Tredyffrin Easttown Historical Society
History Quarterly Digital Archives

Source: July 2003 Volume 40 Number 3, Page 96

Looking Back in the Quarterly

Page 96

60 YEARS AGO (1943)[Vol. 5, No. 3 (Spring 1943) pp. 60-61]

Secretary Mrs. William T. Mansley wrote:

"The year 1942 will long be remembered as a history-making epoch, the year of weighty problems, of curtailed activities, and of slow progress. Our great country was at war. This brought about change in the purposes of many clubs and societies... The Tredyffrin-Easttown History Club resolved to carry on despite the problems and obstacles that constantly obstructed the smooth procedure of the meetings... The members decided that the only patriotic thing to do would be to dispense with banquets until after the war. In its stead, a picnic was held on the lawn of the Heagy home in the month of August. One pleasant activity of the Club that was enjoyed by those who were able to participate was the taking of trips to places of historic interest... Gasoline had become a limited product. Now, since driving for pleasure is outmoded "for the duration," our trips will take the form of hikes."

30 YEARS AGO (1973)[Vol. 16, No. 2 (April 1973) pp. 39-44]

Excerpts from Letters from Joseph D. Newlin to his Mother in August 1871 as he traveled with a friend, Mr. Murphy, from Philadelphia to Portsmouth, N.H. They traveled by train, stage, and steamer. Where their room was seems to have been important. In New York City the rooms were "rather high up." In Albany: "instead of getting put up near the roof as expected to be, we have a double room on the lowest floor, near the office, and opening on the street." At Lake George: "happily, our room, though high up... looks out upon the lake." In Albany Mr. Newlin wrote about "the place where my tooth has not yet ceased to grieve over the departure of its old friend, but its complainings have today not been too loud." By Lake George: "my face has been more comfortable today." In Montreal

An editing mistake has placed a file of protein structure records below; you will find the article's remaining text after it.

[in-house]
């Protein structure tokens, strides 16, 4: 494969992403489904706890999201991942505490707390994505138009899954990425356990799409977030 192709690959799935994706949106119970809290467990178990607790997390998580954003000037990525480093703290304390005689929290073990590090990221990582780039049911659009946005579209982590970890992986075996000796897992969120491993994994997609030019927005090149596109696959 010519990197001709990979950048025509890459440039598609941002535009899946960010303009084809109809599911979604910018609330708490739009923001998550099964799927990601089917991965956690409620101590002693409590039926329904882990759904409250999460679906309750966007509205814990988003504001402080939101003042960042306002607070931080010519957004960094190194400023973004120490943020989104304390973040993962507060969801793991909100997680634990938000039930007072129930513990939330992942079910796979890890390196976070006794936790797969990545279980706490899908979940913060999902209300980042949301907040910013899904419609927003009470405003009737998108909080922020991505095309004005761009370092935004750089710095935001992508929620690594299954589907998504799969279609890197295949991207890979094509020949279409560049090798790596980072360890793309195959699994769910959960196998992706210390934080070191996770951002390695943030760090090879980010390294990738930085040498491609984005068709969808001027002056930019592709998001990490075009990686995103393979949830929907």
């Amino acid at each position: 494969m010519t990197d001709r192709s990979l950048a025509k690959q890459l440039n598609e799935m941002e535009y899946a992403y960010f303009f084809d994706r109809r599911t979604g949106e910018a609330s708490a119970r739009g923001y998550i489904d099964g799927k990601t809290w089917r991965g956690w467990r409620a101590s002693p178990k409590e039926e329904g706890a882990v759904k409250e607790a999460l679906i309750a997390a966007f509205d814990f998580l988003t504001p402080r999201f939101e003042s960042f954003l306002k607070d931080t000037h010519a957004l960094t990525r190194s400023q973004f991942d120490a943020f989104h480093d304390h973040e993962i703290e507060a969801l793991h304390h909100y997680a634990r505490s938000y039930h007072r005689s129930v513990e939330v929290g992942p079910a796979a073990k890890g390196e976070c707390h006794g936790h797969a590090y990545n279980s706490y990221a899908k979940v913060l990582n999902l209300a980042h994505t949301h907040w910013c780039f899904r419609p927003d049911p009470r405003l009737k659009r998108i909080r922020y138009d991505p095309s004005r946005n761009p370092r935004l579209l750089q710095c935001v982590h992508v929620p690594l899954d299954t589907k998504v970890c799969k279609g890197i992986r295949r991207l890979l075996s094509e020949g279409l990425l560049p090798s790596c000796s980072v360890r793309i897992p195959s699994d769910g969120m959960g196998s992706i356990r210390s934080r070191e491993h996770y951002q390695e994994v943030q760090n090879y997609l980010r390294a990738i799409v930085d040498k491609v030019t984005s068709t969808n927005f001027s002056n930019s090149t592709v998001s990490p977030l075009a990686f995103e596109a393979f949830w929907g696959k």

"we went over to the French Cathedral and saw a great deal that was very strange to us... The sexton who showed strangers seats and drove out others (their own people), we had taken wrong ones, was dressed in a crimson waistcoat, a blue coat and silver bindings, and carried a great cane. The procession too was headed by a beadle (is a parish officer, punishes petty offenders and waits on clergymen)... We again went into the French Cathedral where we saw a funeral.... The deceased person appeared young and the pall was born by six girls in white, with veils and flowers. Even after the coffin was put into the hearse these six walked alongside up the middle of the street, holding to long white streamers that were attached to the top of the hearse."

15 YEARS AGO (1988)[Vol. 26, No. 3 (July 1988) Notes and Comments, p. 119]

"The Principal at New Eagle School, Dr. Thomas L. Tobin, Jr., was included in Executive Educator magazine's list of 100 top educational leaders in the United States. He was one of the youngest educators selected for this recognition by the magazine and one of only four names from the state of Pennsylvania." "In May, the Tredyffrin Board of Supervisors voted unanimously to add the Strafford railroad station to its list of buildings of historic interest."

(The structure was placed on the National Register of Historic Places on July 26, 1984.)


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